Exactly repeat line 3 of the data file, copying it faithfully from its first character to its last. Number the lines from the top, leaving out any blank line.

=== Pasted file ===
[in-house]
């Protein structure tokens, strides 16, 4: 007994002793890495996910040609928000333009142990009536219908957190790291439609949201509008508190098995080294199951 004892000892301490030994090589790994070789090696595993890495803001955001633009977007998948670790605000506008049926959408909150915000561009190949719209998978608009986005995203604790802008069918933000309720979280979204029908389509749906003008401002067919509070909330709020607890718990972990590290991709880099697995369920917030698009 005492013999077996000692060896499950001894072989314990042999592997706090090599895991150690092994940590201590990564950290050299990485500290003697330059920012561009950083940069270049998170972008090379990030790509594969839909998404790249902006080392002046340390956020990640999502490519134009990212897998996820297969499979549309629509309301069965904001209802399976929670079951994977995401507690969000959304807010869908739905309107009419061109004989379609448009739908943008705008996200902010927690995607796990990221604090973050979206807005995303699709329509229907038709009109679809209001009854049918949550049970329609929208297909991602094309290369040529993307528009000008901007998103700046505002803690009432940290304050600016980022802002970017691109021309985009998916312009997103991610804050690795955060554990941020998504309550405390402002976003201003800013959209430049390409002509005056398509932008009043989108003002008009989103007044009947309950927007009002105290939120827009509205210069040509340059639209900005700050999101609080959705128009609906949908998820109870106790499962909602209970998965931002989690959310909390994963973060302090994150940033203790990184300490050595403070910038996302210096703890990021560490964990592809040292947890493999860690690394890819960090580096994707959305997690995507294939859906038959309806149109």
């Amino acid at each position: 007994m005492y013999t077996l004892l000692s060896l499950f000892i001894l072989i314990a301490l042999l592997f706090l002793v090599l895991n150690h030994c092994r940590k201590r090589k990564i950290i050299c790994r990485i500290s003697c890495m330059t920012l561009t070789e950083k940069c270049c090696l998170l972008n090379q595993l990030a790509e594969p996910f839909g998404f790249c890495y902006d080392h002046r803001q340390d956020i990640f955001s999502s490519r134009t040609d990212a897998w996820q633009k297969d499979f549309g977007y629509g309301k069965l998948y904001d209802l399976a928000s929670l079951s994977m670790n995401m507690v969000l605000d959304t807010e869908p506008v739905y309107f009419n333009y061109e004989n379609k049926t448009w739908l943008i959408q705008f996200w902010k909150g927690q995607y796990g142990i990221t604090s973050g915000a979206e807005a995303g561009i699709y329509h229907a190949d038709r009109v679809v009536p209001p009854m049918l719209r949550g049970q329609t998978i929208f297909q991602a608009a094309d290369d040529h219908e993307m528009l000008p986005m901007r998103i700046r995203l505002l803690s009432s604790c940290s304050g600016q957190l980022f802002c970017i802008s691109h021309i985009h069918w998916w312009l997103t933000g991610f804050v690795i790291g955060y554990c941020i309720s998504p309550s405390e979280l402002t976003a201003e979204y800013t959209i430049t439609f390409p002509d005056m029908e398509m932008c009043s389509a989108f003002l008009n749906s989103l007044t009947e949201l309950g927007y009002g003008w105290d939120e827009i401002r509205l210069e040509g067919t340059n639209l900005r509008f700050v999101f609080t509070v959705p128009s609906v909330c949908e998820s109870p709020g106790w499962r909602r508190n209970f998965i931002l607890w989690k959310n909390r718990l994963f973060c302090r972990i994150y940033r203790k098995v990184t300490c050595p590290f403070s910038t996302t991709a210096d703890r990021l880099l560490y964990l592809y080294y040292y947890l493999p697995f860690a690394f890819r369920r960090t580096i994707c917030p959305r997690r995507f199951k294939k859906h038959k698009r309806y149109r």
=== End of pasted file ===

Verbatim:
């Amino acid at each position: 007994m005492y013999t077996l004892l000692s060896l499950f000892i001894l072989i314990a301490l042999l592997f706090l002793v090599l895991n150690h030994c092994r940590k201590r090589k990564i950290i050299c790994r990485i500290s003697c890495m330059t920012l561009t070789e950083k940069c270049c090696l998170l972008n090379q595993l990030a790509e594969p996910f839909g998404f790249c890495y902006d080392h002046r803001q340390d956020i990640f955001s999502s490519r134009t040609d990212a897998w996820q633009k297969d499979f549309g977007y629509g309301k069965l998948y904001d209802l399976a928000s929670l079951s994977m670790n995401m507690v969000l605000d959304t807010e869908p506008v739905y309107f009419n333009y061109e004989n379609k049926t448009w739908l943008i959408q705008f996200w902010k909150g927690q995607y796990g142990i990221t604090s973050g915000a979206e807005a995303g561009i699709y329509h229907a190949d038709r009109v679809v009536p209001p009854m049918l719209r949550g049970q329609t998978i929208f297909q991602a608009a094309d290369d040529h219908e993307m528009l000008p986005m901007r998103i700046r995203l505002l803690s009432s604790c940290s304050g600016q957190l980022f802002c970017i802008s691109h021309i985009h069918w998916w312009l997103t933000g991610f804050v690795i790291g955060y554990c941020i309720s998504p309550s405390e979280l402002t976003a201003e979204y800013t959209i430049t439609f390409p002509d005056m029908e398509m932008c009043s389509a989108f003002l008009n749906s989103l007044t009947e949201l309950g927007y009002g003008w105290d939120e827009i401002r509205l210069e040509g067919t340059n639209l900005r509008f700050v999101f609080t509070v959705p128009s609906v909330c949908e998820s109870p709020g106790w499962r909602r508190n209970f998965i931002l607890w989690k959310n909390r718990l994963f973060c302090r972990i994150y940033r203790k098995v990184t300490c050595p590290f403070s910038t996302t991709a210096d703890r990021l880099l560490y964990l592809y080294y040292y947890l493999p697995f860690a690394f890819r369920r960090t580096i994707c917030p959305r997690r995507f199951k294939k859906h038959k698009r309806y149109r």